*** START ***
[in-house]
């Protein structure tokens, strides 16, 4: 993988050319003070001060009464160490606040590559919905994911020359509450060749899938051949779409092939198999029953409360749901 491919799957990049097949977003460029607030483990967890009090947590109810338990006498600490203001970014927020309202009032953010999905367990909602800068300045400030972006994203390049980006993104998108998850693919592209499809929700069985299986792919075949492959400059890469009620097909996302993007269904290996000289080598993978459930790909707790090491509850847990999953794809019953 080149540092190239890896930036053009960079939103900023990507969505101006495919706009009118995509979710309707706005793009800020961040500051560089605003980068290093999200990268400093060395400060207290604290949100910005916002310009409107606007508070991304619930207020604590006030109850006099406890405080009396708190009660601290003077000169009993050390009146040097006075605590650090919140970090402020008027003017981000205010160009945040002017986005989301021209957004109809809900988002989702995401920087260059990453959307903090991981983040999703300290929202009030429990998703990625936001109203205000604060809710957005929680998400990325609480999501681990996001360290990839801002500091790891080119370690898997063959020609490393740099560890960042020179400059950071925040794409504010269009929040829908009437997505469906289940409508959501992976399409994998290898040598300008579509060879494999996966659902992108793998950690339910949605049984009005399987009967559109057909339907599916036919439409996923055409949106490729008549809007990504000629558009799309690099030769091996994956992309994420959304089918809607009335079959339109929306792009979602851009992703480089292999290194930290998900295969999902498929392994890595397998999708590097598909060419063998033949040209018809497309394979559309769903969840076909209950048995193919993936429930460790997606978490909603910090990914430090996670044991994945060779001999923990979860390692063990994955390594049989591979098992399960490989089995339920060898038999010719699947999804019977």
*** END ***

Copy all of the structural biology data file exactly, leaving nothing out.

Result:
[in-house]
């Protein structure tokens, strides 16, 4: 993988050319003070001060009464160490606040590559919905994911020359509450060749899938051949779409092939198999029953409360749901 491919799957990049097949977003460029607030483990967890009090947590109810338990006498600490203001970014927020309202009032953010999905367990909602800068300045400030972006994203390049980006993104998108998850693919592209499809929700069985299986792919075949492959400059890469009620097909996302993007269904290996000289080598993978459930790909707790090491509850847990999953794809019953 080149540092190239890896930036053009960079939103900023990507969505101006495919706009009118995509979710309707706005793009800020961040500051560089605003980068290093999200990268400093060395400060207290604290949100910005916002310009409107606007508070991304619930207020604590006030109850006099406890405080009396708190009660601290003077000169009993050390009146040097006075605590650090919140970090402020008027003017981000205010160009945040002017986005989301021209957004109809809900988002989702995401920087260059990453959307903090991981983040999703300290929202009030429990998703990625936001109203205000604060809710957005929680998400990325609480999501681990996001360290990839801002500091790891080119370690898997063959020609490393740099560890960042020179400059950071925040794409504010269009929040829908009437997505469906289940409508959501992976399409994998290898040598300008579509060879494999996966659902992108793998950690339910949605049984009005399987009967559109057909339907599916036919439409996923055409949106490729008549809007990504000629558009799309690099030769091996994956992309994420959304089918809607009335079959339109929306792009979602851009992703480089292999290194930290998900295969999902498929392994890595397998999708590097598909060419063998033949040209018809497309394979559309769903969840076909209950048995193919993936429930460790997606978490909603910090990914430090996670044991994945060779001999923990979860390692063990994955390594049989591979098992399960490989089995339920060898038999010719699947999804019977």